Accompanied status is also to be considered, as family problems are likely to reflect on the performance of this individual. As his wife is already professionally employed, she may be reluctant to move. Having three children, the manager will not want to leave them. The solution of this issue is to be offered by the IHR management team. As one child is only one and a half years old, the manger’s wife might prefer to take care of him/her instead of working. Due to the fact that he gains a more senior, the family is likely to have enough money. Still, as other children attend school, and the wife may disagree to leave the home country, the manager is to be provided with the opportunity to visit the family once or several times a month. The possibility of online communication is also to be considered. The manager is to be explained all advantages one can gain while working in another country.
The HR management should also take care of the expatriate compensation and appraisal. Thus, they need to collect performance appraisal data regarding particular goals. The data can be collected within different periods of time (Sengupta, 2007). As the company has already faced problems with the employee’s expatriation, it is better to refer to the short cycles (each week/month). After evaluating the work of the employee, the HR managers are to provide the feedback, for him to know what is expected and whether he meets the expectations. Due to the geographical distance, it is better to use reports and interviews. On the basis of the results, the manager is to be motivated and rewarded.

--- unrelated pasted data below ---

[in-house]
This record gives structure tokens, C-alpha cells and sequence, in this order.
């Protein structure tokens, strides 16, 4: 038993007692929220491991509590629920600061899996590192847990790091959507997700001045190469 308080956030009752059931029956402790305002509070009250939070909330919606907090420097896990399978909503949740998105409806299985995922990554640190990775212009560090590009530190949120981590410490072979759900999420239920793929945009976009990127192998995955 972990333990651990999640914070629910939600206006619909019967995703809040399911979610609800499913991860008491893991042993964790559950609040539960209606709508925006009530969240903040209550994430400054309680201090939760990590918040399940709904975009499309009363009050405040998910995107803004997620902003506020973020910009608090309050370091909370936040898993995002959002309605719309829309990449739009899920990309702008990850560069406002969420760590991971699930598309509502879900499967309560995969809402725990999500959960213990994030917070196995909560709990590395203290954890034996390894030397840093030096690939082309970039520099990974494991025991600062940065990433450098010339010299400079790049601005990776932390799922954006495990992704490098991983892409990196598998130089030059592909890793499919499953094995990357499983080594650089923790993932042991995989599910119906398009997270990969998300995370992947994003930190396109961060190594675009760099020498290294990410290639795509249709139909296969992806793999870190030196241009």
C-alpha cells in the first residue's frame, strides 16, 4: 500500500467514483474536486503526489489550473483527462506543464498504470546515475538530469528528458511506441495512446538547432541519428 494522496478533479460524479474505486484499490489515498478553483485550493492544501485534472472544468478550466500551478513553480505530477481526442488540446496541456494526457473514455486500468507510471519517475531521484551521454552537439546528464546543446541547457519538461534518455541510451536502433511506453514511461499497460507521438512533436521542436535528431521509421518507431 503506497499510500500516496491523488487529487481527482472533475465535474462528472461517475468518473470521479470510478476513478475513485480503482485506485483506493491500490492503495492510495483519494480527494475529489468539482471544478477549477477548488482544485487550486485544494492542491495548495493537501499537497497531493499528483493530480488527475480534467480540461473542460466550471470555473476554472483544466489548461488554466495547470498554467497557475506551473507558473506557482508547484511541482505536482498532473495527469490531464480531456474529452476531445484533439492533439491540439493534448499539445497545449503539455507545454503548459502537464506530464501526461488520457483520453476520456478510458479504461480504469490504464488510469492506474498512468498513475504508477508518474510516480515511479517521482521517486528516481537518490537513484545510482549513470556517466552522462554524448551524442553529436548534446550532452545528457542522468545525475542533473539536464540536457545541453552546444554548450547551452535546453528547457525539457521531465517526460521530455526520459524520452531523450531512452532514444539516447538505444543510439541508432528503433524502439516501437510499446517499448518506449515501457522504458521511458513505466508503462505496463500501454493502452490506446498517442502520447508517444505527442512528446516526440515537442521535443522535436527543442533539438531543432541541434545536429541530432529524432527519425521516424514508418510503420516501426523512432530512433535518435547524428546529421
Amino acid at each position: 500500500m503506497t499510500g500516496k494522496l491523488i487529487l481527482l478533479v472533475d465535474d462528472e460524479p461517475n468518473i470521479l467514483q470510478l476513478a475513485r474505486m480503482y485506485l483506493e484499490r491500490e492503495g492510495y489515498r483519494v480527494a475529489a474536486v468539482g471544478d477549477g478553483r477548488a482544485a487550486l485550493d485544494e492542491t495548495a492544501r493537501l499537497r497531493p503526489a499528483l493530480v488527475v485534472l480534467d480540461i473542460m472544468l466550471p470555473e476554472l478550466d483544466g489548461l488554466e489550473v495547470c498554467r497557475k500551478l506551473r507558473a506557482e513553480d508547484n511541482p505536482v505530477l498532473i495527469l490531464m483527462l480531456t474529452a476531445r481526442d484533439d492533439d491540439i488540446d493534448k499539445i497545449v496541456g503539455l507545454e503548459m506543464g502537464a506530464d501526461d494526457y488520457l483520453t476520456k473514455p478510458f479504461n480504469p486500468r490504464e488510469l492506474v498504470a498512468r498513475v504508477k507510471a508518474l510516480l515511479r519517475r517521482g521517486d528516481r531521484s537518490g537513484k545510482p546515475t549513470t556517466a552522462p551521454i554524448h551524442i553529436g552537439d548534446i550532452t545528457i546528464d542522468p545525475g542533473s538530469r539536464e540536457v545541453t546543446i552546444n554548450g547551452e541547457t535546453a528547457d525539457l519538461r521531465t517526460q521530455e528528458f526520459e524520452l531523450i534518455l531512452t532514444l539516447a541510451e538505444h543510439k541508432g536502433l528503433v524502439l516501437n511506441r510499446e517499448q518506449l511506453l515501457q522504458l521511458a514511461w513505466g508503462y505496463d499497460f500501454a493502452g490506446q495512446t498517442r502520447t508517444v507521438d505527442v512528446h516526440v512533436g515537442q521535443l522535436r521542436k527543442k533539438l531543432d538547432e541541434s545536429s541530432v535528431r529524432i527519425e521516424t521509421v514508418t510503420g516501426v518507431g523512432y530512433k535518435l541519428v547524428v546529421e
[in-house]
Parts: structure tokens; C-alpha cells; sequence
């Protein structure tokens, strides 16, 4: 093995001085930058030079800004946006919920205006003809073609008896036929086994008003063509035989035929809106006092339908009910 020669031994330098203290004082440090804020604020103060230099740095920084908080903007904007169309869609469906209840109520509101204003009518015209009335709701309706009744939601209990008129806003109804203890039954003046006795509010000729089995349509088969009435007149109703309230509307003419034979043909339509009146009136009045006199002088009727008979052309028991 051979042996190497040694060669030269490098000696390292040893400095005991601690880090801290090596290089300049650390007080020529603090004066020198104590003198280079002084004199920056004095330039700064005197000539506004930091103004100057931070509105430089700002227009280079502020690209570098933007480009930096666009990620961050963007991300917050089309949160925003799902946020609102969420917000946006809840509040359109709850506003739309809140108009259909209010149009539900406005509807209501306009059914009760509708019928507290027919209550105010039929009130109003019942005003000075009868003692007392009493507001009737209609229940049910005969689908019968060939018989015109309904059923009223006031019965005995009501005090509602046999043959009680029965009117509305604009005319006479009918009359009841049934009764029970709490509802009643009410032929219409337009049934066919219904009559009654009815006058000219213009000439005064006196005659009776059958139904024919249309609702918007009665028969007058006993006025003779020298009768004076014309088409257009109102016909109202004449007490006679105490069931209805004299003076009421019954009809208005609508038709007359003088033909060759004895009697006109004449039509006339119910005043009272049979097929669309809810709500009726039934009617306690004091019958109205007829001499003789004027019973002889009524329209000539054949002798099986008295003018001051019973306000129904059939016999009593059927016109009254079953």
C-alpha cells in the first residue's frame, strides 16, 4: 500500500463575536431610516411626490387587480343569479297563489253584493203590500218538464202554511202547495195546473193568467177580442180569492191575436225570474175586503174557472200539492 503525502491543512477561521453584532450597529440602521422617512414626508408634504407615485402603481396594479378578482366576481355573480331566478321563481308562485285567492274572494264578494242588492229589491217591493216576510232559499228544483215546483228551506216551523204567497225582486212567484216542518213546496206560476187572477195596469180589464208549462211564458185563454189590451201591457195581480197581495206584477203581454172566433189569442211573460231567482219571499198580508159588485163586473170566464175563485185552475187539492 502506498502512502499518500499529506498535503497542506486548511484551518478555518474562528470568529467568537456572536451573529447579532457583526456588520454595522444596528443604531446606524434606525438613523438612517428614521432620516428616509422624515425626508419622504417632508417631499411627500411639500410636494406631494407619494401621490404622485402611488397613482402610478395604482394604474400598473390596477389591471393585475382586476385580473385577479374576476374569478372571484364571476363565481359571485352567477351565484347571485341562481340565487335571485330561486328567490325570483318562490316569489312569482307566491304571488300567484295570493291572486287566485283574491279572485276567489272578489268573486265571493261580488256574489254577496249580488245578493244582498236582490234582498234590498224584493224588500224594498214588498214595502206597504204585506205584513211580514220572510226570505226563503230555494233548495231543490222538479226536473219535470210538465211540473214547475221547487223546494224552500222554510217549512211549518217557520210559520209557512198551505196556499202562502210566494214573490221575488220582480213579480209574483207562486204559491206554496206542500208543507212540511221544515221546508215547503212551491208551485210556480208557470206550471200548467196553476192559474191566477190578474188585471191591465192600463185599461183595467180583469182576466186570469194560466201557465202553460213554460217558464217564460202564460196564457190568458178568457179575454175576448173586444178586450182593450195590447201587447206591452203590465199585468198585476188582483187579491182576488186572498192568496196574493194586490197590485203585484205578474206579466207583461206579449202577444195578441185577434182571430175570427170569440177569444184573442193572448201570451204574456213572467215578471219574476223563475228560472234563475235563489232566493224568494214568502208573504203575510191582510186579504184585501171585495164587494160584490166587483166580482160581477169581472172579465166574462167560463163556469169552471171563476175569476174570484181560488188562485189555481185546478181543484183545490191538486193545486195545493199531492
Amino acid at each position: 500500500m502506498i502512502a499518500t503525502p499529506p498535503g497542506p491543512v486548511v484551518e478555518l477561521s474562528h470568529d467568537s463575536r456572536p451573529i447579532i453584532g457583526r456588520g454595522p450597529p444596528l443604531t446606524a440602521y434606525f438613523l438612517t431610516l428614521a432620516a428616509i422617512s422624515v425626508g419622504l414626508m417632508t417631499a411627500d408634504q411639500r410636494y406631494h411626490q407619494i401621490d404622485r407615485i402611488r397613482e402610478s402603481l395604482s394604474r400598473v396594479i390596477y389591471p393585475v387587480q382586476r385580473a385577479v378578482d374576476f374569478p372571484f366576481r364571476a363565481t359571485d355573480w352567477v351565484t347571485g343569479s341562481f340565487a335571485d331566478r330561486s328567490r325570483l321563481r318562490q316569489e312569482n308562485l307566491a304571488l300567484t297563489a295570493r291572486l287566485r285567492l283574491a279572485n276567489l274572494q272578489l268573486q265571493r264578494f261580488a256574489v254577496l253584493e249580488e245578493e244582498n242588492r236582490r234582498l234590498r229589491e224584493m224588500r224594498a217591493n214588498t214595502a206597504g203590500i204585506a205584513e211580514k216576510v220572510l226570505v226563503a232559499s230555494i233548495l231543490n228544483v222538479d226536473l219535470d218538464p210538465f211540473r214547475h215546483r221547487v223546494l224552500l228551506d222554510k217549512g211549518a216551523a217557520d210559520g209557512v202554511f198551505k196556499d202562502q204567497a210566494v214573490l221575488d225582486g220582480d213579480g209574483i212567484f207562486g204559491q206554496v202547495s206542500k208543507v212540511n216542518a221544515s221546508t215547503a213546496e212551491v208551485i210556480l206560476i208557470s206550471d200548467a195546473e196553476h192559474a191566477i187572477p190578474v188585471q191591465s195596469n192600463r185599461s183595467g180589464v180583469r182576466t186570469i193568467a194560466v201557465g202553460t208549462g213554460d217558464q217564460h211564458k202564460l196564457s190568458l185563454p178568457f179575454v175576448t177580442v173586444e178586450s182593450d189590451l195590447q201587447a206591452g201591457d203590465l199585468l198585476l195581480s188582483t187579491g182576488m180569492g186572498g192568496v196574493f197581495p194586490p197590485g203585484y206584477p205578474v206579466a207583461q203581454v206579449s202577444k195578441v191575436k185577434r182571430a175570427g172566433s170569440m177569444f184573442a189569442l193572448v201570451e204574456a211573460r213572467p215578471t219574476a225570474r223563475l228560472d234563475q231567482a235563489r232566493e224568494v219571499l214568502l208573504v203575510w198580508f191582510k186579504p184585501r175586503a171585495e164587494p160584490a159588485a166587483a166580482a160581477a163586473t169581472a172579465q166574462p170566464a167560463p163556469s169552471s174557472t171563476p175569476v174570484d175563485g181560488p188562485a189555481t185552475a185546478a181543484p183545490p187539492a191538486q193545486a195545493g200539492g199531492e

Thus, possible issues regarding the international performance management in TPS will be prevented. All management will gain knowledge and skills that will allow them to manage new tasks successfully. Even if there would be some drawbacks, they will be noticed in time so that the alterations for improvement will be implemented before they become crucial.
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Berghe, L. (2012). International standardisation of good corporate governance. New York, NY: Springer Science & Business Media.
Briscoe, D., Schuler, R., & Tarique, I. (2012). International human resource management: Policies and practices for multinational enterprises. New York, NY: Routledge.
Dowling, P., Festing, M., & Engle, A. (2008). International human resource management: Managing people in a multinational context. Stamford, CT: Thompson.
Fields, G. (2008). Bottom line management. New York, NY: Springer Science & Business Media.
Nejati, M., Nejati, M., & Shafaei, A. (2008). Issues in global business and management research. Boca Raton, FL: Universal Publishers.
Rims, R., Veres, J., Jackson, K., & Facteau, C. (2001). The challenge of front-line management. Westport, CT: Quorum Books.
Sengupta, N. (2007). International human resource management. New Delhi, India: Excel Books.
Sharpley, G. (2012). Basic executive management tips. Bloomington, IN: Xlibris Corporation.